Posts Tagged ‘general linear group’

Problem. Let G be a subgroup of \text{GL}(2, \mathbb{C}). Show that if |G| is even and |G| > 2, then G is not simple.

Solution. First notice that we are done if G is abelian because then every subgroup of G would be normal and since |G| > 2 is even, G has a subgroup of order two, which is clearly neither the trivial subgroup nor G.
So suppose, to the contrary, that G is non-abelian and simple and consider the group homomorphism f: G \to \mathbb{C}^{\times} defined by f(g)=\det(g), for all g \in G. Then since \ker f is a normal subgroup of G and G is not simple, either \ker f=\{I_2\}, where I_2 is the identity matrix in \text{GL}(2, \mathbb{C}), or \ker f=G. But we can’t have \ker f=\{I_2\} because then G would be embedded into \mathbb{C}^{\times} making G abelian. Hence \ker f=G, i.e. \det g=1 for all g \in G. Now let h \in G be an element of order two. So h^2=I_2, which implies that h is diagonalizable (because its minimal polynomial divides x^2-1 and so it splits into distinct linear factors). So

h=P \begin{pmatrix} a & 0 \\ 0 & b \end{pmatrix} P^{-1}

for some P \in \text{GL}(2, \mathbb{C}). Since h^2=I_2, the set of eigenvalues of h, which is \{a,b\}, is a subset of \{-1,1\}. Since \det h=1, we must have a=b=\pm 1 and so h=\pm I_2. Since h has order two, h \ne I_2 and hence h=-I_2. Since h=-I_2 is a central element of G, the subgroup H:=\langle h \rangle is a normal subgroup of order two in G and H \ne G because |G| > 2. So G is not simple and that contradicts our assumption that G is simple. So our assumption is wrong and G is not simple indeed! \Box


Problem. Let k be a field, n a positive integer. Let G be a finite subgroup of \text{GL}(n,k) such that |G|>1 and suppose also that every g \in G is upper triangular and all the diagonal entries of g are 1.
Show that \text{char}(k) > 0 and |G| is a power of \text{char}(k).

Solution. First, let’s put an order on the set

S:=\{(i,j): \ \ 1 \le i < j \le n\}.

We write (i,j) < (i',j') if i < i' or i=i', \ j < j'. Now let g=[g_{ij}] be any non-identity element of G. Let (r,s) be the smallest element of S such that g_{rs} \ne 0. See that, for any integer m, the (r,s)-entry of g^m is mg_{rs} and the (i,j)-entries of g^m, where (i,j) \in S, \ (i,j) < (r,s), are all zero. But since G is finite, there exists an integer m > 1 such that g^m is the identity matrix and so we must have mg_{rs}=0. Thus m1_k=0 (because g_{rs} \ne 0) and hence p:=\text{char}(k) > 0. So the (i,j)-entries of g^p, where (i,j) \in S and (i,j) \le (r,s), are all zero.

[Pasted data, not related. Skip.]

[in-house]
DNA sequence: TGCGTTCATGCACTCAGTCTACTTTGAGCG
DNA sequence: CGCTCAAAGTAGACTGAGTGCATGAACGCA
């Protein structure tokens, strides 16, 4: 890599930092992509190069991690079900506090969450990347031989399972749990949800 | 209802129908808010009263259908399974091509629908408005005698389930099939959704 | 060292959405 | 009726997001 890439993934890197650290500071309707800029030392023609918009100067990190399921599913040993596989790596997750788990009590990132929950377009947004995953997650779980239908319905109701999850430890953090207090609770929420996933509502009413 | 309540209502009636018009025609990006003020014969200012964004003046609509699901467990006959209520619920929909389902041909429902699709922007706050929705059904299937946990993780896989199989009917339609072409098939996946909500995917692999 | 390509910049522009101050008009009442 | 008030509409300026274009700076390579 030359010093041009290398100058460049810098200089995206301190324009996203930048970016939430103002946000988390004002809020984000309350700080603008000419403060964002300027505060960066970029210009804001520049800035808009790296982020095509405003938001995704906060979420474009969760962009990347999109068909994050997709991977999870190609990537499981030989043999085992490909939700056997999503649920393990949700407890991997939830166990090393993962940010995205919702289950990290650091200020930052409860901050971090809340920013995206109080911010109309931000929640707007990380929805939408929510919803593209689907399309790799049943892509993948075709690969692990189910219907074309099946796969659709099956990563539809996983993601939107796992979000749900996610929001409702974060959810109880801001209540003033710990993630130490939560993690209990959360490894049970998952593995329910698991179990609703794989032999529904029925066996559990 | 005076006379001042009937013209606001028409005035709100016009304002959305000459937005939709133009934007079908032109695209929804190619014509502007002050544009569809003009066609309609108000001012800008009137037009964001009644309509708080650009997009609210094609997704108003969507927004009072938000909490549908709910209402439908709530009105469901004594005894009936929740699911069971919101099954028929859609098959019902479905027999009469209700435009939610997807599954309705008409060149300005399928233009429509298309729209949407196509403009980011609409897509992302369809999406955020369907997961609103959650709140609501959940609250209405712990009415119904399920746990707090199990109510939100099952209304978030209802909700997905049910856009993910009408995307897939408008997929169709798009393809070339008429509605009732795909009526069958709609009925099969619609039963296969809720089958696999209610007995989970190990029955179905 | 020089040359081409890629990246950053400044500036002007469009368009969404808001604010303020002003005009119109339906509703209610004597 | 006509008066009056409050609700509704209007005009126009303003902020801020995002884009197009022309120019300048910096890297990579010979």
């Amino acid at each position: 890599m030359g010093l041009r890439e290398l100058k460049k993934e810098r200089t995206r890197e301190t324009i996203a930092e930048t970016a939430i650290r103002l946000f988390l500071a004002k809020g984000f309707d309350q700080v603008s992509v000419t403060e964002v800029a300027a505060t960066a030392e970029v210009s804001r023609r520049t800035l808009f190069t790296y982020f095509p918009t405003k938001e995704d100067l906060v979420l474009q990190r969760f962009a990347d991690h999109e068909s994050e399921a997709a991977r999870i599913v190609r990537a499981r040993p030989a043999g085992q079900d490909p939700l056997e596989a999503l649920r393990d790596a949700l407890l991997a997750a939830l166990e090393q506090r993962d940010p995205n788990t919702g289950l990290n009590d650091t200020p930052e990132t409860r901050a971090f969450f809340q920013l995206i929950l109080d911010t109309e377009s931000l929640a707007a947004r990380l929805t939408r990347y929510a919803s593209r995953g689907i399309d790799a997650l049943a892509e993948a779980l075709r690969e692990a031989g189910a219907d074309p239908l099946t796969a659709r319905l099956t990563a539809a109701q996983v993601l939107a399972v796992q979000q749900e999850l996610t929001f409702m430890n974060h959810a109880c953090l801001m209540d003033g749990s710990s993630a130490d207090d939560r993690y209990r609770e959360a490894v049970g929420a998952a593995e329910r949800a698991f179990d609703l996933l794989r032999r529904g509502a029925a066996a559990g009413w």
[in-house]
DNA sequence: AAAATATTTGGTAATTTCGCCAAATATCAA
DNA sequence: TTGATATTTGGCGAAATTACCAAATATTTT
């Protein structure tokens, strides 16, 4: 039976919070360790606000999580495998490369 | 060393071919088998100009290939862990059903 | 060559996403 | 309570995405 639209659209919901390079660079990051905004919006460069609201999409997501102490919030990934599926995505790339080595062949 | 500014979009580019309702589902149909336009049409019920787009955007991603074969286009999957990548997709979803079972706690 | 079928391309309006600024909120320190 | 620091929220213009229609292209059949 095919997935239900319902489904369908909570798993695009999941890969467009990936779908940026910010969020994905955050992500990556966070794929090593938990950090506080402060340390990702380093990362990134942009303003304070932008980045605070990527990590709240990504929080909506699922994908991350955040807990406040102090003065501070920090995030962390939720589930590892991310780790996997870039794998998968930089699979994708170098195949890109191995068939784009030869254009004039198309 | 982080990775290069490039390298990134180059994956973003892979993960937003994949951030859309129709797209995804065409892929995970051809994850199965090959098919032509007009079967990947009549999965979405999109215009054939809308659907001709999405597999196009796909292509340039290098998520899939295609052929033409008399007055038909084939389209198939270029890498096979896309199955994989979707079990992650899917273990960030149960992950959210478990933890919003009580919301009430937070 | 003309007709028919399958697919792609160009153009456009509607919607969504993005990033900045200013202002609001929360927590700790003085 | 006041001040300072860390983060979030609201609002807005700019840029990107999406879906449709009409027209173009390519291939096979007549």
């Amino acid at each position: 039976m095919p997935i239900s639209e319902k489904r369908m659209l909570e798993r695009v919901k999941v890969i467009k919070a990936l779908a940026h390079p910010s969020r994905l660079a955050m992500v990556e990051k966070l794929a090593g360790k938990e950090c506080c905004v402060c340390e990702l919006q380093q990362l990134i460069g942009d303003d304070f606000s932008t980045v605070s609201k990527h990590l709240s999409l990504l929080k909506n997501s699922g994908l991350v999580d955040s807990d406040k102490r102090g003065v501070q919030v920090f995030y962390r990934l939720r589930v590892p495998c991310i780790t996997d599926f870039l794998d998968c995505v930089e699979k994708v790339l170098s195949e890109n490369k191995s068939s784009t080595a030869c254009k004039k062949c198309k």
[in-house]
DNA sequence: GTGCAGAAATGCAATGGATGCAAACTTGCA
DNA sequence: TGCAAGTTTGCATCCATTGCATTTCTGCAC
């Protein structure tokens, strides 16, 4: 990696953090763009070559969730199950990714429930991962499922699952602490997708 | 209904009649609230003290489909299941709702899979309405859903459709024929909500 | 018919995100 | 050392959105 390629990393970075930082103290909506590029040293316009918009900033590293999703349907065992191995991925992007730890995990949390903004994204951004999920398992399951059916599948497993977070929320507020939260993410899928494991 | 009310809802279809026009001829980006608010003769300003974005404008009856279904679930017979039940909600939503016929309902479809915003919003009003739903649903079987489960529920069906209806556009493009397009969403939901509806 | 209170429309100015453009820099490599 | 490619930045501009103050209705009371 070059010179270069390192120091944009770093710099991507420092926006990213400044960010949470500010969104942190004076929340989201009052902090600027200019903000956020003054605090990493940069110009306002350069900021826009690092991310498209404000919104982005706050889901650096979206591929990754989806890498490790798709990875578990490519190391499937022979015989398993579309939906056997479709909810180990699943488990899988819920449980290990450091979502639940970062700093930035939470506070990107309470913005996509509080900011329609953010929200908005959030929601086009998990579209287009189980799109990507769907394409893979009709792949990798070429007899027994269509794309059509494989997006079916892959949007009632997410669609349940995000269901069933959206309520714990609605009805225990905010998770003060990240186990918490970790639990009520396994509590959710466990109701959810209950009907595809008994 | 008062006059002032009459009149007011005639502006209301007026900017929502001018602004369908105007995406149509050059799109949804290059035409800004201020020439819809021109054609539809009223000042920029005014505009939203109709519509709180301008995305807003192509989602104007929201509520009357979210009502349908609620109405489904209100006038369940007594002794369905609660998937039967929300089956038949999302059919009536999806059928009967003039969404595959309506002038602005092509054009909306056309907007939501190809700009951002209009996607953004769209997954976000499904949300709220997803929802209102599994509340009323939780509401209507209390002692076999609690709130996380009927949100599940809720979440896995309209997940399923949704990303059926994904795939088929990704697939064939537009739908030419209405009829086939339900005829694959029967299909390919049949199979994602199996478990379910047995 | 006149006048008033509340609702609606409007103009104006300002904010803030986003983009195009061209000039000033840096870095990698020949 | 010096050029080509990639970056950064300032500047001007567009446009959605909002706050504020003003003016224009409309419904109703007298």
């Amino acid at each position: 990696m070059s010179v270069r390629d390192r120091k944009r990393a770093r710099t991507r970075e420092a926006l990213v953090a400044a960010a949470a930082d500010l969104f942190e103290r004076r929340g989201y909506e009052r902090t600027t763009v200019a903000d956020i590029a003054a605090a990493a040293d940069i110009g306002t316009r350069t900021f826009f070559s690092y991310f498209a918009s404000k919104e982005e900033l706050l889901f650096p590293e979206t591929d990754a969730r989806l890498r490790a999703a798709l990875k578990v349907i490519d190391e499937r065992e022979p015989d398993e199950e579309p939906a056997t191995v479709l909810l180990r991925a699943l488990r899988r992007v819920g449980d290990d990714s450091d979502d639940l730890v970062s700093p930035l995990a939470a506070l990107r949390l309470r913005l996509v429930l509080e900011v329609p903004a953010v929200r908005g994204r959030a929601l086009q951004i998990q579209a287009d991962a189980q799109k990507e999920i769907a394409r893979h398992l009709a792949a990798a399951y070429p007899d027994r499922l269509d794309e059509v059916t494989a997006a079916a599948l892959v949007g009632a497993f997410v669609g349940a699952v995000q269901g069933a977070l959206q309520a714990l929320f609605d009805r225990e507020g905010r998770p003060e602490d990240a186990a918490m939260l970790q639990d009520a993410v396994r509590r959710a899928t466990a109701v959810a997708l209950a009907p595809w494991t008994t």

Now if g^p is not the identity matrix, we can replace g with g^p and repeat our argument to find an element (u,v) \in S, \ (u,v) > (r,s), such that all (i,j)-entries of g^{p^2}, where (i,j) \in S, \ (i,j) \le (u,v), are zero. Then, again, if g^{p^2} is not the identity matrix, we repeat the argument for g^{p^2}, etc. Since g has only finitely many entries, there exists some positive integer \ell such that all the (i,j)-entries of g^{p^{\ell}}, where (i,j) \in S, are zero. That means g^{p^{\ell}} is the identity matrix and hence |g| is a power of p. So we have shown that the order of every non-identity element of G is a power of p. Thus |G| is a power of p. \ \Box

Let A be a finite dimensional central simple k-algebra. We proved in this theorem that \text{Nrd}_A: A^{\times} \longrightarrow k^{\times} is a group homomorphism. The image of \text{Nrd}_A is an abelian group because it lies in k^{\times}. So if a,b \in A^{\times}, then \text{Nrd}_A(aba^{-1}b^{-1})=\text{Nrd}_A(aa^{-1}) \text{Nrd}_A(bb^{-1})=1. Therefore (A^{\times})', the commutator subgroup of A^{\times}, is contained in \ker \text{Nrd}_A=\{a \in A: \ \text{Nrd}_A(a) = 1\} and so the following definition makes sense.